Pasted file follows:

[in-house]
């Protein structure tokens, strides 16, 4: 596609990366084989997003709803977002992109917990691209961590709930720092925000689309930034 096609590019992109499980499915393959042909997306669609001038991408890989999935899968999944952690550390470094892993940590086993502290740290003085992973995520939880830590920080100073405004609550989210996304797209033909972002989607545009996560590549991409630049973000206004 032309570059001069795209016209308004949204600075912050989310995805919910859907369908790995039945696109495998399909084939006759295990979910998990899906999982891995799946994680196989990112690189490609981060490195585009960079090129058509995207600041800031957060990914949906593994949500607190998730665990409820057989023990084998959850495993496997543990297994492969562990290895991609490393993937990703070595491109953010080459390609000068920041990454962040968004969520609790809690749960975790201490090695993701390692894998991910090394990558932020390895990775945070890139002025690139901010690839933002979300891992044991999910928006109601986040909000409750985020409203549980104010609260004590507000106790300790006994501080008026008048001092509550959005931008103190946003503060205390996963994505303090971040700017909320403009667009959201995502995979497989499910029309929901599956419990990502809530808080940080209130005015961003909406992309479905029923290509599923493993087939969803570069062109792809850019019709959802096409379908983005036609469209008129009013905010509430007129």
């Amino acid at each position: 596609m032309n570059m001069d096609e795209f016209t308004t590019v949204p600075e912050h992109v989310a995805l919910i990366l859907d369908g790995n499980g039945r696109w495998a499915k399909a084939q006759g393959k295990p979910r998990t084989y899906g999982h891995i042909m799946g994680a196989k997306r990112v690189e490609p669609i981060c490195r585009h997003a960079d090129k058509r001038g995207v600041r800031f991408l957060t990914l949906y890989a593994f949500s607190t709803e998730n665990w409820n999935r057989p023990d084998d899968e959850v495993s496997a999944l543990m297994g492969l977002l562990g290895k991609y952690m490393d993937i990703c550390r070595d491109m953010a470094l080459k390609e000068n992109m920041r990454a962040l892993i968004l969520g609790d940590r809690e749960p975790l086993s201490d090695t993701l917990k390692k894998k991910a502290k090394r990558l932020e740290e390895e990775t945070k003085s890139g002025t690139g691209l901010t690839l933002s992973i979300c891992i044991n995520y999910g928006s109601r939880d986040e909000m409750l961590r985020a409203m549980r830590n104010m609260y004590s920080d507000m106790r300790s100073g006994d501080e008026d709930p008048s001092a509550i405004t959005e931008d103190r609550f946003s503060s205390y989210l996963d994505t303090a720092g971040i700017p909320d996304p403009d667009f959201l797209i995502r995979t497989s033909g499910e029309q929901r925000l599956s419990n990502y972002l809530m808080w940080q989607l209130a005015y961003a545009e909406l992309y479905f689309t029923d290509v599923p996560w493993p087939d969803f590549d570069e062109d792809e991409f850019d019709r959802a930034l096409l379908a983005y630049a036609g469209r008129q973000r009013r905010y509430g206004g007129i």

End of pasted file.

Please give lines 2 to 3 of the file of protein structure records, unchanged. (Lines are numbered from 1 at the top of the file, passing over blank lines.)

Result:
């Protein structure tokens, strides 16, 4: 596609990366084989997003709803977002992109917990691209961590709930720092925000689309930034 096609590019992109499980499915393959042909997306669609001038991408890989999935899968999944952690550390470094892993940590086993502290740290003085992973995520939880830590920080100073405004609550989210996304797209033909972002989607545009996560590549991409630049973000206004 032309570059001069795209016209308004949204600075912050989310995805919910859907369908790995039945696109495998399909084939006759295990979910998990899906999982891995799946994680196989990112690189490609981060490195585009960079090129058509995207600041800031957060990914949906593994949500607190998730665990409820057989023990084998959850495993496997543990297994492969562990290895991609490393993937990703070595491109953010080459390609000068920041990454962040968004969520609790809690749960975790201490090695993701390692894998991910090394990558932020390895990775945070890139002025690139901010690839933002979300891992044991999910928006109601986040909000409750985020409203549980104010609260004590507000106790300790006994501080008026008048001092509550959005931008103190946003503060205390996963994505303090971040700017909320403009667009959201995502995979497989499910029309929901599956419990990502809530808080940080209130005015961003909406992309479905029923290509599923493993087939969803570069062109792809850019019709959802096409379908983005036609469209008129009013905010509430007129």
């Amino acid at each position: 596609m032309n570059m001069d096609e795209f016209t308004t590019v949204p600075e912050h992109v989310a995805l919910i990366l859907d369908g790995n499980g039945r696109w495998a499915k399909a084939q006759g393959k295990p979910r998990t084989y899906g999982h891995i042909m799946g994680a196989k997306r990112v690189e490609p669609i981060c490195r585009h997003a960079d090129k058509r001038g995207v600041r800031f991408l957060t990914l949906y890989a593994f949500s607190t709803e998730n665990w409820n999935r057989p023990d084998d899968e959850v495993s496997a999944l543990m297994g492969l977002l562990g290895k991609y952690m490393d993937i990703c550390r070595d491109m953010a470094l080459k390609e000068n992109m920041r990454a962040l892993i968004l969520g609790d940590r809690e749960p975790l086993s201490d090695t993701l917990k390692k894998k991910a502290k090394r990558l932020e740290e390895e990775t945070k003085s890139g002025t690139g691209l901010t690839l933002s992973i979300c891992i044991n995520y999910g928006s109601r939880d986040e909000m409750l961590r985020a409203m549980r830590n104010m609260y004590s920080d507000m106790r300790s100073g006994d501080e008026d709930p008048s001092a509550i405004t959005e931008d103190r609550f946003s503060s205390y989210l996963d994505t303090a720092g971040i700017p909320d996304p403009d667009f959201l797209i995502r995979t497989s033909g499910e029309q929901r925000l599956s419990n990502y972002l809530m808080w940080q989607l209130a005015y961003a545009e909406l992309y479905f689309t029923d290509v599923p996560w493993p087939d969803f590549d570069e062109d792809e991409f850019d019709r959802a930034l096409l379908a983005y630049a036609g469209r008129q973000r009013r905010y509430g206004g007129i």